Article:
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Though some of you may not be familiar with the name Charaf Tajer, there’s a good chance you’re familiar with his work.
The 33-year-old French-Moroccan designer has served as the creator director for various brands, has collaborated with names like Virgil Abloh, and was a key figure in the 2008 launch of Parisian streetwear brand Pigalle. Clearly, Charaf is no stranger to the industry; however, most of his career has been spent working in the shadows, helping other creatives and business people successfully execute their visions. But now, after more than a decade of working behind the scenes, Charaf has decided to step out on his own.
This month will mark the debut of Charaf’s Casablanaca brand—an effortlessly cool menswear line that aims to fuse comfort and elegance with a touch of irreverence and humor. Charaf has definitely achieved that goal in Casablanca’s inaugural collection, which includes everything from bold, all-over print button-ups, T-shirts, linen suits, and terry cloth tracksuits.
“I just wanted to go fully in my direction, show who I am and fully show my aesthetic. That’s why I created Casablanca,” Charaf said. “It’s been about three years since I’ve been thinking about the project.”
Weeks before Casablanca’s official launch, Charaf spoke to Complex about his journey within the fashion realm as well as the inspiration and expectations for his very first brand.
You can also check out the lookbook images for the upcoming range, which Charaf calls “Collection 0,” below.
I know you’ve been working in the industry for many years, but when exactly did your interest in fashion and design begin?
As a young man, I always loved clothes and I always designed clothes. But my family, my mom and my dad met while working in an atelier in Morocco—in Casablanca, actually. My mother and father were working there—my father worked in leather. So, I grew up around it.
Early on, I started designing clothes and all that. Then I started in architecture around the same time I was in Pigalle. But I also did a lot of art direction and design for many other people. And now, I’m launching my own brand.
What kind of challenges did you face while working on your first solo project? Did you have any fears?
Of course, I asked myself so many questions. And, as everybody, I had some doubts and all that. But the clothes that I designed are so obvious to me. And it’s really what I love. So for the last 10 or 12 years of designing nightclubs, restaurants, clothes and getting into photography, all that was kind of like my school. And now, it’s time for me to put everything in the same box. All those years of work have become Casablanca.
That’s also why I’m not really in fear. I know my job, and I know what I’m doing. It’s not like, when I was 19 years or 20, 21 years old, when I was experimenting with things. Now I have more experience, and I pretty much know where I’m going. I know the fabrics, I know how all that works.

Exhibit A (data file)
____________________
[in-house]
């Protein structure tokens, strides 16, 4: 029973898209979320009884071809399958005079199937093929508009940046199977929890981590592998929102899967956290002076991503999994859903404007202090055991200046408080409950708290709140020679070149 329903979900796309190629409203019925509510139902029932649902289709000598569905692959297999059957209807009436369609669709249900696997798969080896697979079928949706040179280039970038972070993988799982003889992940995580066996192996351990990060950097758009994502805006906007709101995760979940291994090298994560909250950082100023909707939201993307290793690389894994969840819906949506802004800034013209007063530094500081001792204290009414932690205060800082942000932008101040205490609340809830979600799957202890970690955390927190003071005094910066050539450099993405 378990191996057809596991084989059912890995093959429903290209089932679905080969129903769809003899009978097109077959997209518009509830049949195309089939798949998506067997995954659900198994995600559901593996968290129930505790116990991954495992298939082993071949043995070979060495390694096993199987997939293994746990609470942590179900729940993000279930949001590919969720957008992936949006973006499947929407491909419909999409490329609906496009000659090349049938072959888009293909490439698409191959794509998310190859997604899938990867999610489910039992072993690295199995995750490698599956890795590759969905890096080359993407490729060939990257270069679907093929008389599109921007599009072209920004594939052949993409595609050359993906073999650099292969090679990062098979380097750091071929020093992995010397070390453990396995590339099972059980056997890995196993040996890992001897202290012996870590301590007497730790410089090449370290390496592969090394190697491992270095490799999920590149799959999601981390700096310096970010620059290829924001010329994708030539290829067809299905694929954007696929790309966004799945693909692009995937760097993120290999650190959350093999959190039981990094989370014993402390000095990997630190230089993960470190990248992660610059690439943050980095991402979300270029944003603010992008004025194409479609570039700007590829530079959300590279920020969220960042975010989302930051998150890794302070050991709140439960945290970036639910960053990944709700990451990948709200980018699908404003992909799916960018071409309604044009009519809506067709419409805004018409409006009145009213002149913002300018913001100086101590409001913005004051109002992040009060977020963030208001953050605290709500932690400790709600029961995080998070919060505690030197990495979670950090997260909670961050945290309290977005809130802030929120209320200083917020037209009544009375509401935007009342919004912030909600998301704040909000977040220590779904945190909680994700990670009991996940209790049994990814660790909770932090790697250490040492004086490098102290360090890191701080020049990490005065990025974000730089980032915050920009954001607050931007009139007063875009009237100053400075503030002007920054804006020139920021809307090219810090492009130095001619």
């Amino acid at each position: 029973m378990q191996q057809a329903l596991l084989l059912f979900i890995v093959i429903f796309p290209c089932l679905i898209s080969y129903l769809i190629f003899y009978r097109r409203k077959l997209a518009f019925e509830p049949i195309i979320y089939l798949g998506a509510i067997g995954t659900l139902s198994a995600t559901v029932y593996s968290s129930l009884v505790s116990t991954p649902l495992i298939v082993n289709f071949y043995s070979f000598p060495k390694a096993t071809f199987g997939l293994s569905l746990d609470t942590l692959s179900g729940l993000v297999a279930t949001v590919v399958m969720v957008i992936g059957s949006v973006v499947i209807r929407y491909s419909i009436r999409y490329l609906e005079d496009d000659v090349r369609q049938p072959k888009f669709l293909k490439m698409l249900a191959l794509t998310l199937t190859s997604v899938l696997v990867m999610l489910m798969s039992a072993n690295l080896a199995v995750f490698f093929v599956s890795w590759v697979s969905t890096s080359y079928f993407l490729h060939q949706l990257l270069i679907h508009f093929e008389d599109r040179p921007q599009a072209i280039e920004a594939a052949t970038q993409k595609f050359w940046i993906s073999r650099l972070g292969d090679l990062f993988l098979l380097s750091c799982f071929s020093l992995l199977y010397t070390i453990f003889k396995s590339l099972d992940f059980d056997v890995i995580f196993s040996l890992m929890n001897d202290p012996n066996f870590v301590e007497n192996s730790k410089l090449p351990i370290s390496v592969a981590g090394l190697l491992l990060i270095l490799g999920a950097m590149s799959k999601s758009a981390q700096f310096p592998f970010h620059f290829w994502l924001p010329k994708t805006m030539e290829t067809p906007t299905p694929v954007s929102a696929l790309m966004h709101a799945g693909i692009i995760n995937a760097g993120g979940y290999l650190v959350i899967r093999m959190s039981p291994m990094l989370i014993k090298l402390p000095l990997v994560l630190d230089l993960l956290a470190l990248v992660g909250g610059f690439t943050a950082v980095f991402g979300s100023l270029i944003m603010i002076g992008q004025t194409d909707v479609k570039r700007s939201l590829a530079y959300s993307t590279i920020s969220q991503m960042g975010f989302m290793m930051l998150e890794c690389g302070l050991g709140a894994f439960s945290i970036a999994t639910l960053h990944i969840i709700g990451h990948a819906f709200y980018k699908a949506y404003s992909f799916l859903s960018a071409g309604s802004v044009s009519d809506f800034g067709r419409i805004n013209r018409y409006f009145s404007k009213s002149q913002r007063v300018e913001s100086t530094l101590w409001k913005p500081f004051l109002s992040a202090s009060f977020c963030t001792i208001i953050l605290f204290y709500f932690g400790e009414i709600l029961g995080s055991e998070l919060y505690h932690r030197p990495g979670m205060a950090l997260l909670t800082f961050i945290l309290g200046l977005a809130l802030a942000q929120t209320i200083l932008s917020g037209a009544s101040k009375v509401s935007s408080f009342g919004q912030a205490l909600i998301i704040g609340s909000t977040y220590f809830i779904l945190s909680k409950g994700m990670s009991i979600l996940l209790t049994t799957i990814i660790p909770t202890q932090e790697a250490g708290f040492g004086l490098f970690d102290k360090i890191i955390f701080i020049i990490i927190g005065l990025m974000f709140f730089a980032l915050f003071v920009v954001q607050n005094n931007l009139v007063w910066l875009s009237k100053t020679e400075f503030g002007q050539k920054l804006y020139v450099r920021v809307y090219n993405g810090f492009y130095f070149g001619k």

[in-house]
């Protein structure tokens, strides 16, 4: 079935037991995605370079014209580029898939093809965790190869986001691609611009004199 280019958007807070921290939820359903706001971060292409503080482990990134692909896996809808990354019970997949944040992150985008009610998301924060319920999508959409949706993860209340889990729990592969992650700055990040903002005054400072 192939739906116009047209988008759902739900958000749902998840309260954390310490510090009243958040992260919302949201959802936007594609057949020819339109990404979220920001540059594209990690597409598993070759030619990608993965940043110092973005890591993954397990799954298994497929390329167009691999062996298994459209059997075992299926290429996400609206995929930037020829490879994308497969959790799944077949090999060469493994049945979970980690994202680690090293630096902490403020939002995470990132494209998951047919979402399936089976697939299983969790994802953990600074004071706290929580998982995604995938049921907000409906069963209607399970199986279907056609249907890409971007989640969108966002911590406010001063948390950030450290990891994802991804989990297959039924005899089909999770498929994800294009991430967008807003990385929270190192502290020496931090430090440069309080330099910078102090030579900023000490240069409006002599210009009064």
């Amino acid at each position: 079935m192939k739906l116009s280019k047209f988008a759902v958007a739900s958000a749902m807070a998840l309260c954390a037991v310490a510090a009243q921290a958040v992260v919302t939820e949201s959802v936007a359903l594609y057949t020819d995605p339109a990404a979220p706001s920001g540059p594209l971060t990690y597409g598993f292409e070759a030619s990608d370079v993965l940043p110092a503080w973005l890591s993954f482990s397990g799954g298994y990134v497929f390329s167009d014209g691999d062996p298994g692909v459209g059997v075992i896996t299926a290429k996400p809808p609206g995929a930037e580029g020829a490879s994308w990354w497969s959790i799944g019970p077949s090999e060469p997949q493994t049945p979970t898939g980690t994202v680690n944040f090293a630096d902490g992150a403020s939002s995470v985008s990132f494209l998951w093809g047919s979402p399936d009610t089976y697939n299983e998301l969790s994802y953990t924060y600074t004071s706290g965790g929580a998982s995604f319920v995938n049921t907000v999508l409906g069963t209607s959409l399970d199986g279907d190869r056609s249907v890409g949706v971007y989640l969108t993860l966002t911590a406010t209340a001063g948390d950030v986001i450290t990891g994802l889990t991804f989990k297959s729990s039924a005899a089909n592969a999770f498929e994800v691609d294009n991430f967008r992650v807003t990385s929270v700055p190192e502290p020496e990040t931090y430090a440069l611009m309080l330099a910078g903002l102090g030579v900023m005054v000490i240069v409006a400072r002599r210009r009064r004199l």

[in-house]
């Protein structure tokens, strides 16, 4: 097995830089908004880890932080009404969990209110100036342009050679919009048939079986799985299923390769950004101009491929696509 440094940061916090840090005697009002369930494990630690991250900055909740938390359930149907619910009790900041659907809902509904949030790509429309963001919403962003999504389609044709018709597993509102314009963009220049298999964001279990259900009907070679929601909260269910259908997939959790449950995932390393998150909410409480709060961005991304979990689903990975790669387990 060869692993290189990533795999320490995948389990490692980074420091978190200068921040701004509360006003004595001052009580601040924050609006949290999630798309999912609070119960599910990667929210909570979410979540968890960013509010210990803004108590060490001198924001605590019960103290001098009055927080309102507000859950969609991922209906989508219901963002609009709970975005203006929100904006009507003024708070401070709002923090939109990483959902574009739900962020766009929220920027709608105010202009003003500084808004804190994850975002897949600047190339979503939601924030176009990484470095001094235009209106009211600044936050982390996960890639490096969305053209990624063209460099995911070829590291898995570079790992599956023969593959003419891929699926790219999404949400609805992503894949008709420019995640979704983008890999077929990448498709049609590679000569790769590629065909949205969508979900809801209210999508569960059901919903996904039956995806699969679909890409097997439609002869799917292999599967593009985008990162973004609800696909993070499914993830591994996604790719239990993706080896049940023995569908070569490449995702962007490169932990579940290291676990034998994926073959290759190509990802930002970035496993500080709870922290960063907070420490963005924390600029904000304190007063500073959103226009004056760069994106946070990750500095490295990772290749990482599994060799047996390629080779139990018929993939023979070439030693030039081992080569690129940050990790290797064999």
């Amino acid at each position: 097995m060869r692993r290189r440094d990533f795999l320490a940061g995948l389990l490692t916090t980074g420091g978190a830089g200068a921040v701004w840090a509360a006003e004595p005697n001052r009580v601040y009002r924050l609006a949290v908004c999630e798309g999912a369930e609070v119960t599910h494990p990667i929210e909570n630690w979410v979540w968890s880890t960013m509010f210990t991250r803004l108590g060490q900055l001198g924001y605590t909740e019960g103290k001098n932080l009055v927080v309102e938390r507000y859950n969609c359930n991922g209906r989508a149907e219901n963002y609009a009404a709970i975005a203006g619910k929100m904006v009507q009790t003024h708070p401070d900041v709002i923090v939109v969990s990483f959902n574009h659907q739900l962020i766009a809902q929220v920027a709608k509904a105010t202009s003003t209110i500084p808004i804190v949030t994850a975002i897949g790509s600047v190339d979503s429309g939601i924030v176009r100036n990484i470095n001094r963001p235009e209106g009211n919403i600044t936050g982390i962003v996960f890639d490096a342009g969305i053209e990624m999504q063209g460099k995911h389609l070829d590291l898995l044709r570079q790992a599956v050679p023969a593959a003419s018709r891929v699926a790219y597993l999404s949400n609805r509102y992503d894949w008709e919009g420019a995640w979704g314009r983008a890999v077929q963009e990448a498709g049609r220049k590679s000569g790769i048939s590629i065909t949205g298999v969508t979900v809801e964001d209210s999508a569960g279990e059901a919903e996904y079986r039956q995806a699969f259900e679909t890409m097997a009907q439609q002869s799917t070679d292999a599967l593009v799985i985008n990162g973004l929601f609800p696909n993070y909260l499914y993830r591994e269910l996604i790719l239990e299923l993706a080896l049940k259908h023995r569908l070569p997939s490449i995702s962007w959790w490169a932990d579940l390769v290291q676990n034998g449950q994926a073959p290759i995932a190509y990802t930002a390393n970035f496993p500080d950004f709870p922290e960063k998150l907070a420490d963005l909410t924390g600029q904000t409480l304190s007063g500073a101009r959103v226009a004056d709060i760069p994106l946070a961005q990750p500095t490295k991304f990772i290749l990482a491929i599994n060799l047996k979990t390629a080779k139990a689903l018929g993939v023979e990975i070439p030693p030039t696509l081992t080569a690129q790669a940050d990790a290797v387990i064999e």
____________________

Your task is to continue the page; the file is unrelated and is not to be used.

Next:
But then, you always have kind of a fear of how people are going to react. That’s why I put all the good energy I have into it.
The Casablanca debut collection has been featured on a number of sites as well as social media. What kind of response has the collection received?
From what I see, today, people love it. There is a good feedback, a small feedback so far, but it’s very good.
I have a lot of messages from people following the Casablanca Instagram, people putting tons of comments, sending DMS, telling me that the clothes look very good.
And when I wear the samples in the streets, people really stop me to ask me what brand it is. So, people are reacting to it pretty well.
How would you describe Casablanca? What would you like it to represent?
It’s a menswear brand that represents the cross between comfort and elegance. Most of the time I live in hotels because I travel a lot. But even when I’m in Paris I love to be in hotels. And that’s just something that I love, particularly the hotel bathrobes and lobbies. Lobbies are a place where people are relaxed but everybody is kind of well-dressed and all that. It’s something that I really love, and the brand represents that.
I think what makes the clothes even better is when you are comfortable. When someone is wearing something too stiff or uncomfortable, the look is not that great.
I agree. I’ve never seen a well-dressed guy who looked uncomfortable.
Right. I remember one day I was in the airport, and I saw an old man wearing loafers—or relaxed sneakers, I would say—with a tracksuit, and a very nice Rolex with a newspaper under his arm. I think he was one of the best-dressed men I’ve seen in my life. This was one of the images I tried to reproduce with the brand. I really love that concept, that luxury but comfortable aesthetic.
And there is also a notion that I really love to say and love to think: Casablanca clothes are not made for doing sports, they’re made to wear after sports. That’s a concept I really love. I love having the idea of a tracksuit, something relaxed and elegant to wear after you run or after you play tennis.
Even the suits that I design are always very, very comfortable. It’s almost like wearing pajamas.